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I am having trouble understanding the Tor functor as presented in Dummit and Foote.

Given $\dotsb\to P_n\to P_{n-1}\to\dotsb\to P_0\to B\to 0$ as a projective resolution with homomorphisms $d_i:P_n\to P_{n-1}$.

The book defines projective resolution as an exact sequence as above with each $P_i$ being a projective module.

An exact sequence is defined as a sequence such that for each $P_i$ in our sequence, $\ker(d_n)={\rm im}(d_{n+1})$.

We then tensor each module with the module $A$, giving $\dotsb\to A\otimes P_n\to\dotsb\to A\otimes P_0\to A\otimes B\to 0$ and related homomorphisms, $1\otimes d_n:A\otimes P_n\to A\otimes P_{n-1}$.

The definition in Dummit and Foote says $\operatorname{Tor}_n^R(A,B)=\ker(1\otimes d_n)/{\rm im}(1\otimes d_{n+1})$.

Is $\dotsb\to A\otimes P_n\to\dotsb\to A\otimes P_0\to A\otimes B\to 0$ always exact? It feels like it is not, since if it was exact, it would be fairly uninteresting.

Assuming it is not exact, what does $\operatorname{Tor}_n^R(A,B)$ look like? In other words, how are $\ker(1\otimes d_n)$ and ${\rm im}(1\otimes d_{n+1})$ different?

Specifically I am trying to figure out this problem (Given a torsion $R$-module $A$ where $R$ is an integral domain, $\mathrm{Tor}_n^R(A,B)$ is also torsion.), but I clearly am having trouble understanding the definitions, so recalling them is not really helping me.

Edit: Let's also assume that I will want to solve other problems involving the $\operatorname{Tor}$ functor, so I want to understand it in general and not just well enough to answer the linked question.

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No, it is not always exact. If it were, this procedure would not calculate anything interesting. But none of this really matters to your previous question: that one really does just follow from the definitions. –  Zhen Lin Mar 12 at 18:49
    
The definitions are not clear to me. It may follow from the definitions, but that is kind of irrelevant until the definitions actually make sense to me. –  Cyllindra Mar 12 at 19:02

2 Answers 2

"Fairly uninteresting" is an understatement: if the tensored complex were always exact, then every $\text{Tor}$ would be identically zero! The question "what does $\text{Tor}$ look like?" is rather vague, but let me give a proposition which may shed some light, and also gives a different approach to your linked question: $\newcommand{\Tor}{\text{Tor}}$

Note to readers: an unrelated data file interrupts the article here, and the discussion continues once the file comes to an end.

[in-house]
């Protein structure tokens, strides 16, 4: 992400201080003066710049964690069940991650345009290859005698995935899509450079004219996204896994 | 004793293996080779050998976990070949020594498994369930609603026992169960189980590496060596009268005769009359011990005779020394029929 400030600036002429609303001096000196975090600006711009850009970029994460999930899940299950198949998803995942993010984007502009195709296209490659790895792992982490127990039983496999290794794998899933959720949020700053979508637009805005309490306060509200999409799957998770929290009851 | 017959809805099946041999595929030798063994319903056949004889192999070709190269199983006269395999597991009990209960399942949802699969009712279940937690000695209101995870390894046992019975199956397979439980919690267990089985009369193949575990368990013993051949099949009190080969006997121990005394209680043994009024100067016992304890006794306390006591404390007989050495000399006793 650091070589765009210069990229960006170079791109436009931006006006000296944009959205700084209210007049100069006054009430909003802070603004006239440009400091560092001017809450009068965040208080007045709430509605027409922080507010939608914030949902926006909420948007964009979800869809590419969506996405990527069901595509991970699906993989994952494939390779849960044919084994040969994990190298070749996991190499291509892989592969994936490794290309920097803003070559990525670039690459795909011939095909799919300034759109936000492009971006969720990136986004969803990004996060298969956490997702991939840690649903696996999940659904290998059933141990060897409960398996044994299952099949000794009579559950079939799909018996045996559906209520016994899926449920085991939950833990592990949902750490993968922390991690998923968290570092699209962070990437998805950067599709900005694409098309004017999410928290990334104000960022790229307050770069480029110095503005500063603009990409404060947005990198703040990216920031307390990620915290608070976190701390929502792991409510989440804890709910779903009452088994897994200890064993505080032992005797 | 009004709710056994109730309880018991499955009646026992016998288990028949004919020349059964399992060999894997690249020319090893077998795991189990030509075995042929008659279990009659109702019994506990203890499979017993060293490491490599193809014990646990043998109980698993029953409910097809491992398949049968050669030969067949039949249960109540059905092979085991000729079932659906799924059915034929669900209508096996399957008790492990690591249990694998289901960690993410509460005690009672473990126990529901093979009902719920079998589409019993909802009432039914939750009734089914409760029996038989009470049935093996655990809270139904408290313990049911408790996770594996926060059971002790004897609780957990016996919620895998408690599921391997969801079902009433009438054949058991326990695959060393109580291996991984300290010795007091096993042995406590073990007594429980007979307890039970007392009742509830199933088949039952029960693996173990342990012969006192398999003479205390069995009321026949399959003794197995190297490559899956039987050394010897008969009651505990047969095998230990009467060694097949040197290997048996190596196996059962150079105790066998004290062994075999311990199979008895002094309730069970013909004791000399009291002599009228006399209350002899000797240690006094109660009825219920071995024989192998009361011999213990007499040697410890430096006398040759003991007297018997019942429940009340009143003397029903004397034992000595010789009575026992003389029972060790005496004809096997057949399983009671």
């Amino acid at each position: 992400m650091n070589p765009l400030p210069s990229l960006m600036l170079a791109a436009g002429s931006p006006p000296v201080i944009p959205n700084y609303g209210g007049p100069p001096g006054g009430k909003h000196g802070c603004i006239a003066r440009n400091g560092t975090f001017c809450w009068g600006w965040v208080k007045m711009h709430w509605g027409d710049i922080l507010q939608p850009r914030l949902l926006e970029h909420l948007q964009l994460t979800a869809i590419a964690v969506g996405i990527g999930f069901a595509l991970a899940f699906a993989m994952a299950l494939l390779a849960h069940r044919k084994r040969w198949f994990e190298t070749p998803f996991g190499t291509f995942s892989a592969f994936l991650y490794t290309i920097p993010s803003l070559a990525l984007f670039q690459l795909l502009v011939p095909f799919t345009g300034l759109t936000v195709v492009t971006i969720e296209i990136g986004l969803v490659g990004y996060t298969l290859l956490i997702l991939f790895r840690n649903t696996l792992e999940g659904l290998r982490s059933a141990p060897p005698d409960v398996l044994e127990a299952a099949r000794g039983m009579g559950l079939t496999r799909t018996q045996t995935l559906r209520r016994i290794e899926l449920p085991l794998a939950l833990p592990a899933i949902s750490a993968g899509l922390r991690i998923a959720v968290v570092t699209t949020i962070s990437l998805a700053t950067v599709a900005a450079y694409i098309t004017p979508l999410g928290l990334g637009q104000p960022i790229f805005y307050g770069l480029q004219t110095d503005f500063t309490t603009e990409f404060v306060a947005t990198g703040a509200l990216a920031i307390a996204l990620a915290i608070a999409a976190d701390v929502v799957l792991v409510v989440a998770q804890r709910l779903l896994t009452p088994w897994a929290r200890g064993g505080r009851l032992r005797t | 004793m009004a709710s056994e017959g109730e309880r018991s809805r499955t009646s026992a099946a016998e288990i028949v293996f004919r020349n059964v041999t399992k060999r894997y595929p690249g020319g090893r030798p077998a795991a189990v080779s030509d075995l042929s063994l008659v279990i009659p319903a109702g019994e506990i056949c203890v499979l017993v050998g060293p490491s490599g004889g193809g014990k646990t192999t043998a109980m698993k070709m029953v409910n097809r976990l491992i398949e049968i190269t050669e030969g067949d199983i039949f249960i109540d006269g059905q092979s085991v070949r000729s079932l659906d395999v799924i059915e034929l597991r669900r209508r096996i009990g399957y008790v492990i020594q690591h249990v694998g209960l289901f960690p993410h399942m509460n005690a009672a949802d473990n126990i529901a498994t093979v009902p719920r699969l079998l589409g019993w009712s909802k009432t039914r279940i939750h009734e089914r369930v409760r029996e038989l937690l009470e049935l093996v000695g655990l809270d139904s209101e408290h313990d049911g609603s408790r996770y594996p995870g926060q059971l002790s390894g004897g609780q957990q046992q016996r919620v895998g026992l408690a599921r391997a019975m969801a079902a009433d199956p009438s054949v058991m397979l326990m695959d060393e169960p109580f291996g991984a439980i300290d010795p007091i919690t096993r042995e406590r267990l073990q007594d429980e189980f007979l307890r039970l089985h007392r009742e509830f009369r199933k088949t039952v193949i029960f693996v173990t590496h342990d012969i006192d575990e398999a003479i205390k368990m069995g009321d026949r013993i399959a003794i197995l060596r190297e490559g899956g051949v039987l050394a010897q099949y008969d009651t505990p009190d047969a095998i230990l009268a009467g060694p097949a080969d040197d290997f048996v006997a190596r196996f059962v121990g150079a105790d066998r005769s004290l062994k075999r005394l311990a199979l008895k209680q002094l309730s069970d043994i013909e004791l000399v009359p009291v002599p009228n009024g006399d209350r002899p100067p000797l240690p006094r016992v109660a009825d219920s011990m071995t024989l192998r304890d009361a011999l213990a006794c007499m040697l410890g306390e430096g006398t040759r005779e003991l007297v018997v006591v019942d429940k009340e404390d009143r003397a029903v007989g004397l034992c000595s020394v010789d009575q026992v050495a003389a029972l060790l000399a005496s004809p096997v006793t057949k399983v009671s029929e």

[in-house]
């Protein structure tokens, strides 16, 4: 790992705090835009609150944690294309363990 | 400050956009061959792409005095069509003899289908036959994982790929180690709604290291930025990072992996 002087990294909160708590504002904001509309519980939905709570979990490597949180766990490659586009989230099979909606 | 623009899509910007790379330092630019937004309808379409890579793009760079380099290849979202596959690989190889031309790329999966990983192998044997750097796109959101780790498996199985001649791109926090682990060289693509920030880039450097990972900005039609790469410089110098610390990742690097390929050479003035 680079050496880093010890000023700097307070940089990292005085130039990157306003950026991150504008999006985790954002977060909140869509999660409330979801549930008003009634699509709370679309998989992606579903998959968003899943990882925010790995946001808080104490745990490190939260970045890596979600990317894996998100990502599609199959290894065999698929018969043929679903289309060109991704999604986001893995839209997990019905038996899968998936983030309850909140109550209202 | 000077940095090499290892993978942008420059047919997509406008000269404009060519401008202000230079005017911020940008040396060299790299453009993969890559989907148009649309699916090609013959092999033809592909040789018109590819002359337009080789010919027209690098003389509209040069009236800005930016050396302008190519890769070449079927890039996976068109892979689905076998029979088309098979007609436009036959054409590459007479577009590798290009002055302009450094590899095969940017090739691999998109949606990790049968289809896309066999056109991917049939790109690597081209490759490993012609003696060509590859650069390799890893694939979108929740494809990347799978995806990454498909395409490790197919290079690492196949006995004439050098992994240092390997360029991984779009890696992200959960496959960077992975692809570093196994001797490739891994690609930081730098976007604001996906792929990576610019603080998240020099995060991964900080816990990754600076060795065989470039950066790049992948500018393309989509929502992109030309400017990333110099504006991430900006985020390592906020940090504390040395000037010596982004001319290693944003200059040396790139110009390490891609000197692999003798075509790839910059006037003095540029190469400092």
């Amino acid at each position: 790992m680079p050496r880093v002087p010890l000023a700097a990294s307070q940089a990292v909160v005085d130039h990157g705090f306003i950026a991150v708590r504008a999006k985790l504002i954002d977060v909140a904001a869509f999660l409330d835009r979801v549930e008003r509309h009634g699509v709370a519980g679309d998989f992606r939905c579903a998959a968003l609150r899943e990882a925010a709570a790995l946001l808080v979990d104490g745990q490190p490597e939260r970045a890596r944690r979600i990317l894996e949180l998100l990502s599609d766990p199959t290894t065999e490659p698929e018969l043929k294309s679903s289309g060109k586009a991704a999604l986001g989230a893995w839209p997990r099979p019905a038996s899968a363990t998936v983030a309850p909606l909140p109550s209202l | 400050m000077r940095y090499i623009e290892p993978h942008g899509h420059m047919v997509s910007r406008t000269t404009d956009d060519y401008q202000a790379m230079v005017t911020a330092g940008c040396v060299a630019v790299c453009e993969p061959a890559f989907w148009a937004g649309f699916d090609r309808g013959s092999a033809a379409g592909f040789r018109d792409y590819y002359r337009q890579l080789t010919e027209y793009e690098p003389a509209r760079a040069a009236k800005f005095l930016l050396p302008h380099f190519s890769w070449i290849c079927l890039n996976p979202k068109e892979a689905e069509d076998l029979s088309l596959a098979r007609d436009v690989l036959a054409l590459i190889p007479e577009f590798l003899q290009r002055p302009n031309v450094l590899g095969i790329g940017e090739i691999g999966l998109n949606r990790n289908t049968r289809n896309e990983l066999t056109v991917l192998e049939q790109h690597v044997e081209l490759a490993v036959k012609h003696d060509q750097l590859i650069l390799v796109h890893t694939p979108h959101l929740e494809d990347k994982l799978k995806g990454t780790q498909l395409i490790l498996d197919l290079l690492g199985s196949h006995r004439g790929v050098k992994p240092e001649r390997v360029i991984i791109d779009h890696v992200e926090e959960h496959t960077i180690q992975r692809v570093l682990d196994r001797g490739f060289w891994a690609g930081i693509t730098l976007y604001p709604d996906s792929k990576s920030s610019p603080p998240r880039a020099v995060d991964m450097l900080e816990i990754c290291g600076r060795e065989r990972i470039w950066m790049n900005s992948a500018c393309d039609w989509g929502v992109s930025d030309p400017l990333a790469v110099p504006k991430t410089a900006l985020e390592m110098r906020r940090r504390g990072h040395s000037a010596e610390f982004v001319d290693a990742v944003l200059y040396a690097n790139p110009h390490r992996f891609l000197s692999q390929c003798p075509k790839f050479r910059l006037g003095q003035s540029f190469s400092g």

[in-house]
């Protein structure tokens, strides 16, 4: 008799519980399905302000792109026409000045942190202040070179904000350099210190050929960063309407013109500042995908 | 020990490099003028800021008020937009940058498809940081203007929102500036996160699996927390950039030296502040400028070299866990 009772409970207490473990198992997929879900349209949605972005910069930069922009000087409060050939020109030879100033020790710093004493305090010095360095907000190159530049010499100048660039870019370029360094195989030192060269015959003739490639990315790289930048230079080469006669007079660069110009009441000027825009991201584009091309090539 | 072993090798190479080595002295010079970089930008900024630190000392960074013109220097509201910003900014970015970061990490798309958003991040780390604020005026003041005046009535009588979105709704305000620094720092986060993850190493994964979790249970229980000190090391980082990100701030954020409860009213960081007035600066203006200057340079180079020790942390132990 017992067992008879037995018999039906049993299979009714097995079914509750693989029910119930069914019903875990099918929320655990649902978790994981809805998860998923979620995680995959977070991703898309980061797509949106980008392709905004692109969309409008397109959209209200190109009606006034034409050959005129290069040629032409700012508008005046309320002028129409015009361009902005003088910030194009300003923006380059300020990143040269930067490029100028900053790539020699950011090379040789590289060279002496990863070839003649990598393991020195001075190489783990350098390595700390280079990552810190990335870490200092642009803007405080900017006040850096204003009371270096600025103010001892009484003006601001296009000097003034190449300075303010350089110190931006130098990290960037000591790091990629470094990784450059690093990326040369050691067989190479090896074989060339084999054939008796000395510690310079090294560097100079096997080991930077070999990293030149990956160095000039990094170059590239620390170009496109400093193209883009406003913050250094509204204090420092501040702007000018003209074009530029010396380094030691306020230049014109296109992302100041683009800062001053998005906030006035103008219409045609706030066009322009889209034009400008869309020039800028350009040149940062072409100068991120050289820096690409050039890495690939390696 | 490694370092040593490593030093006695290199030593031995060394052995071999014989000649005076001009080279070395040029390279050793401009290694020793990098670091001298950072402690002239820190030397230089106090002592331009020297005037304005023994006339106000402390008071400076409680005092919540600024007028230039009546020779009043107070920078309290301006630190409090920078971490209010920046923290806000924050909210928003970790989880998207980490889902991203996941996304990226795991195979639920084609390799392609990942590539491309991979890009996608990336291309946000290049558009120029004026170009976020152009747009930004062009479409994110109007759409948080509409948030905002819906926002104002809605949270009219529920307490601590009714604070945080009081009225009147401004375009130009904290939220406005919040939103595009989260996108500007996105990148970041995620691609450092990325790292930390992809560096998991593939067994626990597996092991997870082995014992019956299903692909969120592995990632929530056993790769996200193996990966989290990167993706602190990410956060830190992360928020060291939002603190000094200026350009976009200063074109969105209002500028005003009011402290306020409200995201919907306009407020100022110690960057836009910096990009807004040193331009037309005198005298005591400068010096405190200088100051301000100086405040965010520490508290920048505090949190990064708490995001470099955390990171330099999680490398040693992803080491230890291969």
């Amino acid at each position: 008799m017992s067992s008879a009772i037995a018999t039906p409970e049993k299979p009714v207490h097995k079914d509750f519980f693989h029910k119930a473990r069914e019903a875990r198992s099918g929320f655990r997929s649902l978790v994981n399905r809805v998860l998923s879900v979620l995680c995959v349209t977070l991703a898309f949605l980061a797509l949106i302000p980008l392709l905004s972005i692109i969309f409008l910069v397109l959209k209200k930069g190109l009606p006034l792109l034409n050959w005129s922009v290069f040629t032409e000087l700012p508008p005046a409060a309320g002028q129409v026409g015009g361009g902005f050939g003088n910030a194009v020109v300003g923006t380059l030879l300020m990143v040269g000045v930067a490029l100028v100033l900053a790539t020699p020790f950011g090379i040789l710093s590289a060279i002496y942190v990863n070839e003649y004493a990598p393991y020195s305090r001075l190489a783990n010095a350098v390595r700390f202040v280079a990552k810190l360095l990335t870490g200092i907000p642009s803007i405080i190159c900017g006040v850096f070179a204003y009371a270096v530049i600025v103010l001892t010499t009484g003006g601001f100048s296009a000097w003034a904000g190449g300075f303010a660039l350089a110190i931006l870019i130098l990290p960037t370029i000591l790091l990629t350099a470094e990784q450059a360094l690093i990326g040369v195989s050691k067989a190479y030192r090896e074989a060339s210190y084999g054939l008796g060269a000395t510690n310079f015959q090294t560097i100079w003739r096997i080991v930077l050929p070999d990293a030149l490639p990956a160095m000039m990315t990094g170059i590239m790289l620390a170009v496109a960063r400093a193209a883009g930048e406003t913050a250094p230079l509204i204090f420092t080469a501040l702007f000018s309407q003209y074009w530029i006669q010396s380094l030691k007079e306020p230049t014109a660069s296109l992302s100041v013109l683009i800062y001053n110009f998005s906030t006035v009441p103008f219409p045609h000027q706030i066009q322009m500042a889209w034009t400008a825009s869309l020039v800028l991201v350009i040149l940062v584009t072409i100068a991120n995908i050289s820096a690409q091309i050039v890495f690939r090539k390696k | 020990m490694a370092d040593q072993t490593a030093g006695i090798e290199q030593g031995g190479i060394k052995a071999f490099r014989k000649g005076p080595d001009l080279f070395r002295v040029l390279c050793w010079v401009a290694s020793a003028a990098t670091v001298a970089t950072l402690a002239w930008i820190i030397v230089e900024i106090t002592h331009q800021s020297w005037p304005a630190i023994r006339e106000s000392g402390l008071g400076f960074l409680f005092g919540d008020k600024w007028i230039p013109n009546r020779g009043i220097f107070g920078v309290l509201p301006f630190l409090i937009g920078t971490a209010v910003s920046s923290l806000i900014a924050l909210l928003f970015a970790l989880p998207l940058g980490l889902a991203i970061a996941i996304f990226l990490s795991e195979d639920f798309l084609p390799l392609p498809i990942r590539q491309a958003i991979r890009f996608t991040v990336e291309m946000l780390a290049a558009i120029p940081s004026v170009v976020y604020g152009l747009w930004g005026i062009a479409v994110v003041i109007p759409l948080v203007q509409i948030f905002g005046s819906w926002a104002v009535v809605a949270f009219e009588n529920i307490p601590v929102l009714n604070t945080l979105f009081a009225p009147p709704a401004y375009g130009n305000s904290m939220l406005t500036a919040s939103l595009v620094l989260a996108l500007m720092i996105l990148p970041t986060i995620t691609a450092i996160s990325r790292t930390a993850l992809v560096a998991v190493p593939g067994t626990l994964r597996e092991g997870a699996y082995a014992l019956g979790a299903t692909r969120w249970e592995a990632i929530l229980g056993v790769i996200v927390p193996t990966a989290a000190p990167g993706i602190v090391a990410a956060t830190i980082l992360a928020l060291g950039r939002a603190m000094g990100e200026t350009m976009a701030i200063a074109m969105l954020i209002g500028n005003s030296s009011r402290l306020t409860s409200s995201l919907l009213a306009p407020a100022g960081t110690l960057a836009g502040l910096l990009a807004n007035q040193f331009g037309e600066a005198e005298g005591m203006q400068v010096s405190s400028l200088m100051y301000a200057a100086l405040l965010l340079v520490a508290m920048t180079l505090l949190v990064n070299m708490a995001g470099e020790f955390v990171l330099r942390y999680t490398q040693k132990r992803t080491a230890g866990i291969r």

Proposition: Let $R$ be a Noetherian reduced ring. Then every $\Tor^R_i(\_, \_)$ for $i \ge 1$ is a torsion $R$-module.

Proof: Let $A, B$ be any $R$-modules. To show that $\Tor^R_i(A,B)$ is torsion, it suffices to show that $\Tor^R_i(A,B) \otimes_R Q(R) = 0$, where $Q(R)$ is the total ring of quotients of $R$ (i.e. $Q(R) = S^{-1}R$, where $S$ is the set of nonzerodivisors in $R$). But $Q(R)$ is flat over $R$ (being a localization), so $\Tor^R_i(A,B) \otimes_R Q(R) \cong \Tor_i^{Q(R)}(A \otimes_R Q(R), B \otimes_R Q(R))$, which vanishes for every $i \ge 1$, since $R$ reduced $\implies Q(R)$ is a finite direct product of fields $\implies Q(R)$ has global dimension zero.

In particular, one can deduce that over Noetherian reduced rings, the torsion modules are precisely the modules of the form $\Tor_i(\_, \_)$ for $i \ge 1$ (one can even take $i = 1$).

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I appreciate the help, but my issue at the moment is definition overload -- And here you have introduced several new terms that I have minimal exposure to. I haven't seen reduced ring (or Noetherian reduced), total ring of quotients (although your definition is very clear), localization (although my text has a section on it that our class skipped), or global dimension (not mentioned in my text). –  Cyllindra Mar 12 at 20:44
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I see. Well in that case, might I advise you to try and work out some explicit examples? Resolutions are concrete objects, and writing out a few can be quite enlightening –  zcn Mar 13 at 3:52

The tensor product is not an exact functor. So the only thing you have when you tensor an exact sequence $f:A \to B$, $g: B \to C$, say by $M$, is $$(1_M \otimes g) \circ (1_M \otimes f) = 1_M \otimes (g \circ f) = 1_M \otimes 0 = 0$$

then all you can be sure is that $Im(1_M\otimes f) \subset Ker(1_M \otimes g)$, and you are aloud to form the quotient.

The functors $Tor_n^R(M,-)$ measures how far is the module $M$ from being flat. For example, $M$ is flat if and only if $Tor_1^R(M,N)=0$ for all module $N$. And you say that $M$ has $Tor$-dimension $2$ if $Tor_2^R(M,N)=0$ for all module $N$, and so on.

You can also calculate the $Tor$ groups by flat resolutions, and remember that:

$$free \implies projective \implies flat$$

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